Transgender students at schools throughout the state will be able to use bathroom, locker rooms, and play sports with the gender they identify with starting in the New Year.
The law allows students at public K-12 schools to participate in sex-segregated school programs and activities based on their matching gender and use facilities based on their identifying gender, regardless of the gender listed on school records.
The law, authored by Assemblyman Tom Ammiano, D-San Francisco, and signed by Gov. Jerry Brown this summer, goes into effect Wednesday, with schools implementing the new practices for athletic groups and other school-based organizations, and modifying facilities to accommodate all students.
In the West Contra Costa Unified School District, teachers are receiving training and facilities are being updated to give transgender students options when using the bathroom or changing for PE class.
Board of education member Charles Ramsey said “we are making sure we have our staff up to speed on new regulations” and said “we are ready for this” and “we hope other schools in the state are equally prepared.”
He said the law addresses the broader issue of safety and bullying at schools.
“It makes sure our schools are safe for all kids,” he said.
The new comes after a fight broke out on Nov. 15 at Hercules High School between transgender girl and two other teens after the transgender teen claims she was bullied about her gender.
The fight prompted a special meeting in December where the school board vowed to make district schools safer, Ramsey said.
“Our schools are safe places where you can come learn and not have to feel stressed out,” he said.
New policies to prevent sexual harassment and bullying that were proposed in December will come back to the board for final approval on Jan. 29, he said.
In the meantime, Ramsey said district staff will incorporate lessons about tolerance and respect, while bathrooms and other sex-segregated facilities will be modified to accommodate all students.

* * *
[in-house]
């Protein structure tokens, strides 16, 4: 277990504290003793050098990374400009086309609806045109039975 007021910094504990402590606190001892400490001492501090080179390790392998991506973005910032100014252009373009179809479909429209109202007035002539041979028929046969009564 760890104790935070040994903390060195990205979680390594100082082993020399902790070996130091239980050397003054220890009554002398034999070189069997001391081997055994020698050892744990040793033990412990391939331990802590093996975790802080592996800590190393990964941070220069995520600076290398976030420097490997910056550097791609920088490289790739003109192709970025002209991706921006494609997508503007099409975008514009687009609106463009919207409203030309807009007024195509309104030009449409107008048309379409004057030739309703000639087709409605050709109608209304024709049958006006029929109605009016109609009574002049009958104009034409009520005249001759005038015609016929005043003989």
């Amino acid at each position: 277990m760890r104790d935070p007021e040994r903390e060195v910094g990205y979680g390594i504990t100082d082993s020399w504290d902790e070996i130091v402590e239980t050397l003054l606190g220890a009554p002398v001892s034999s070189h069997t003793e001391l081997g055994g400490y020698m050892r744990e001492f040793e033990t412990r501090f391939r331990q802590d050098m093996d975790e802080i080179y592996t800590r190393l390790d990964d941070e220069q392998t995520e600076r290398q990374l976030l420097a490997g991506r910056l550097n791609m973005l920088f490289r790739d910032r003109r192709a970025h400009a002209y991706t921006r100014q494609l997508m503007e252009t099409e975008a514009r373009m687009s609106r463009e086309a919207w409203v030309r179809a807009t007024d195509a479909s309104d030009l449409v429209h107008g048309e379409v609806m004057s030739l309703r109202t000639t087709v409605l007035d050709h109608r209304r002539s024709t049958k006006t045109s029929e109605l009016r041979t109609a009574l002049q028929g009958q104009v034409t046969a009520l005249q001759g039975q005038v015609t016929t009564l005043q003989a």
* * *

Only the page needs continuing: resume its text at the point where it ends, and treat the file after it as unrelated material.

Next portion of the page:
“This is not to create a segregating environment,” he said. Instead, he said the district doesn’t want any teens—transgender or otherwise—to feel labeled.
A Sacramento-based group, Privacy for All Students, a coalition of parents, students, nonprofit and faith groups, has put together a campaign to repeal the transgender student law, group organizer Gina Gleason said.
Gleason said the campaign has collected more than the 505,000 signatures required for a referendum.
If the signatures are deemed valid by county registrars by Jan. 8 the law will be put to a vote on the state ballot in November.
According to the California Secretary of State Office’s count as of today there are only 249,557 valid signatures.
Privacy for All Student and its supporters finds the law discriminatory for non-transgender students, claiming on its website, “There is no protection for students that object to sharing bathrooms, showers, and locker rooms with students of the opposite sex.”
Opponents also claim, “The state should not allow mixed sexes into locker rooms and bathrooms based on a few students that claim to be a different gender than their gender at birth.”
Gleason said, “We are concerned about every student. We understand where the transgender student is coming from. We believe that accommodations can be made for students who are dealing with this in their life.”
However, she said, “We are concerned for students who don’t want to share facilities with students of the opposite sex.”
She said that the group was able to collect approximately 620,000 signatures “proves that it was important to parents that this law be repealed.”
The group has filed a lawsuit against the state secretary’s office over an issue with filing deadlines for signatures submitted in Mono and Tulare counties.
Signatures collected in those counties are not being counted because they were not submitted by the Nov. 10 deadline, while Gleason contends those petitions were dropped off on Nov. 8.
Implementation of the law may be held up at some schools pending the signature count, she said.
“Schools that do not favor this new law, they will hold off on implementing (it),” she said.
Sasha Lekach, Bay City News